The greatest challenge is in keeping my youngest busy while I help the others.  I’m well aware that my tricks for entertaining him are running a bit thin.  That will be my challenge in coming weeks.  I’m looking for ideas to keep my toddler busy and will share my ideas as soon as I can get a list made.  I’ll have to get busy on this, because the counting bears that thrilled him this week are now “so last week.”

That’s how we do it, this home school thing.  It’s messy and complicated and sometimes falls apart.  When it does, we just pick up the pieces and try again later.  Just like in the traditional classroom, lessons sometimes don’t work and life sometimes presents lessons we are ill-equipped to teach.  But, we keep on teaching and learning and giving our best to the kiddos. 

We have chosen a difficult path, but it is so rewarding.  I love watching them learn and grow and thrive.  I love their enthusiasm for learning and curiosity.  We are having a blast!

Thursday, August 19, 2010

Thankful Thursday

Today, I’m thankful for…

Healthy and happy kiddos.

A nap on the couch.

Nifty shelves in my sewing room.

Thursday play date get-togethers.

Our first school week, almost done.


Count your many blessings here by leaving a comment.  :)  You’d be surprised how many blessings you will think of once you get started!

Monday, August 16, 2010

Back to School

The “Scott Academy” is back in session. 


With one in second grade…


And one in kindergarten…


One in “pretty” school…


And one in diapers…


Yes, he’s sitting in a storage tub.  It made him happy, so why fight it?


We’re off to a great start and looking forward to sharing our progress from time to time.  We’re loving our crazy little home school! 

(Oh, and please kindly ignore the mess in the background.  I’m in the process of cleaning out the clutter in my basement and was just unable to finish before school began…  Oh, well.)

Sunday, August 15, 2010

Sweet Hymns on a Dusty Gravel Road

I loved riding around in that old yellow Nova with him, my grandfather by choice though not by blood.  I don’t know how old I was when I met him, but he officially became my step-grandfather when I was 9.  He didn’t have to accept me so totally as a granddaughter, but he did and I’ve never doubted his sincerity in this inclusion and acceptance. 

Life was pretty crazy for me at the time.  My world as I knew it had been pulled out from beneath me with the death of my beloved grandmother.  Add to that the changes that came from meeting my real dad and his family, the addition of a step-family and new baby brother, and a move to a new school… I was so confused.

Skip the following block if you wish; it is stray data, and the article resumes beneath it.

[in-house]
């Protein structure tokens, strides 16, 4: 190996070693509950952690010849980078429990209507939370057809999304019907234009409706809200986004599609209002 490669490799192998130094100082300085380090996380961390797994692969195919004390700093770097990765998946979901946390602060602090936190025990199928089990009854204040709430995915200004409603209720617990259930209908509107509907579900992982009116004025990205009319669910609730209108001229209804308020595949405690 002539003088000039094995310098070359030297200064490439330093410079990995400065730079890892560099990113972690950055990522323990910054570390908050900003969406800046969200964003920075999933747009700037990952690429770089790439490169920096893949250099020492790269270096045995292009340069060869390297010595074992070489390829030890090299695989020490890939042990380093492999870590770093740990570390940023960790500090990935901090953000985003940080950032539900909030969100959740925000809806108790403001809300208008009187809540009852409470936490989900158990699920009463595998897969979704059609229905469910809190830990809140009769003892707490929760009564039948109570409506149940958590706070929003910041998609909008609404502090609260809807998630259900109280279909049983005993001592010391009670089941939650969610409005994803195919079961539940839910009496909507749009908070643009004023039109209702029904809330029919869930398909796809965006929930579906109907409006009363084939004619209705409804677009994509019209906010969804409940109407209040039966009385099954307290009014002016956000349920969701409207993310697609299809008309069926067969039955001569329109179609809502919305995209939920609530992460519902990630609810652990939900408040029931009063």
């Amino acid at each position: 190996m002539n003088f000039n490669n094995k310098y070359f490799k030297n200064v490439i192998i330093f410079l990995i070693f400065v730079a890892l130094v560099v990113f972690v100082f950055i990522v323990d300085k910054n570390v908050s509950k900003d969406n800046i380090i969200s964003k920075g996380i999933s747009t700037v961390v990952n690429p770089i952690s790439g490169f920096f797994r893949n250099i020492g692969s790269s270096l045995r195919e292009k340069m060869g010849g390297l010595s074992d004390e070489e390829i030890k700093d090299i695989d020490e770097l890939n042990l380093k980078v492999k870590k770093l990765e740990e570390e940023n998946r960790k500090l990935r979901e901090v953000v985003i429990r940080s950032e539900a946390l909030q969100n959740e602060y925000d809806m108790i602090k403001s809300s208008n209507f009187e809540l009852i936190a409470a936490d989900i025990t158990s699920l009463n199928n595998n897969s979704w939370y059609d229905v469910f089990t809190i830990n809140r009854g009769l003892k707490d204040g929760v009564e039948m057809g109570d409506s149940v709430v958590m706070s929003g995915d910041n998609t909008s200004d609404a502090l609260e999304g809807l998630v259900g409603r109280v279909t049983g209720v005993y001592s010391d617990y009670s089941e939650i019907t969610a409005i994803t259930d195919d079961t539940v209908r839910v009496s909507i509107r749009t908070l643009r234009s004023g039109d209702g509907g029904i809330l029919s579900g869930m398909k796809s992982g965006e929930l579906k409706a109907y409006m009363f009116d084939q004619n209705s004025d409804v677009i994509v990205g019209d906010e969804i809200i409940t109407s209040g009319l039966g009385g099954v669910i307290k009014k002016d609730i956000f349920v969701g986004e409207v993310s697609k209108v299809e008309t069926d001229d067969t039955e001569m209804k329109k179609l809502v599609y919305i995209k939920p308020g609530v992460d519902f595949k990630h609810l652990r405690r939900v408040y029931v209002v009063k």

Maybe that’s why those little trips to town or church, riding in that old car down dusty gravel roads meant so much to me.  Maybe it was his cheerful ways.  Perhaps it was that he listened to what I had to say when others were so busy.  He helped me to gradually make sense of it all.  He gave me good advice based on his love of the Lord and helped see me through many difficulties.  He also sang the sweetest old hymns as we would drive.  When I learned the words, I’d join in.

When my step-grandmother passed away, the church members came to sing the old hymns at her funeral.  As hard as it may be to understand, I wanted to sing along through the tears, in worship and thanksgiving to our Lord, but also as an honor to her.  I wanted to sing in memory of all those beautiful Sundays I spent sitting next to the two of them singing those songs.  I have to wonder how my grandfather felt hearing those same hymns that day.

It was their example and those beautiful words in the hymns that helped to make room in my heart for a strong foundation.  Their lives taught me so much about love and joy and faith.  My grandfather has moved a plane trip away, but he is still a vital rock for our family.

I guess that is why I still love it when we sing an old hymn at church.  Many of the songs we sing are newer, more current.  They are nice, but…  Somehow, those old hymns are so sweet to my ears.  They bring me to deeper worship and sometimes to tears.  From time to time, I find myself singing one of “his” songs as I work around the house.  Then, I see the enormous impact of their lives upon mine.  Thank you, Grandma Belma and Grandpa Tuck.

Friday, August 13, 2010

Rays of Sunshine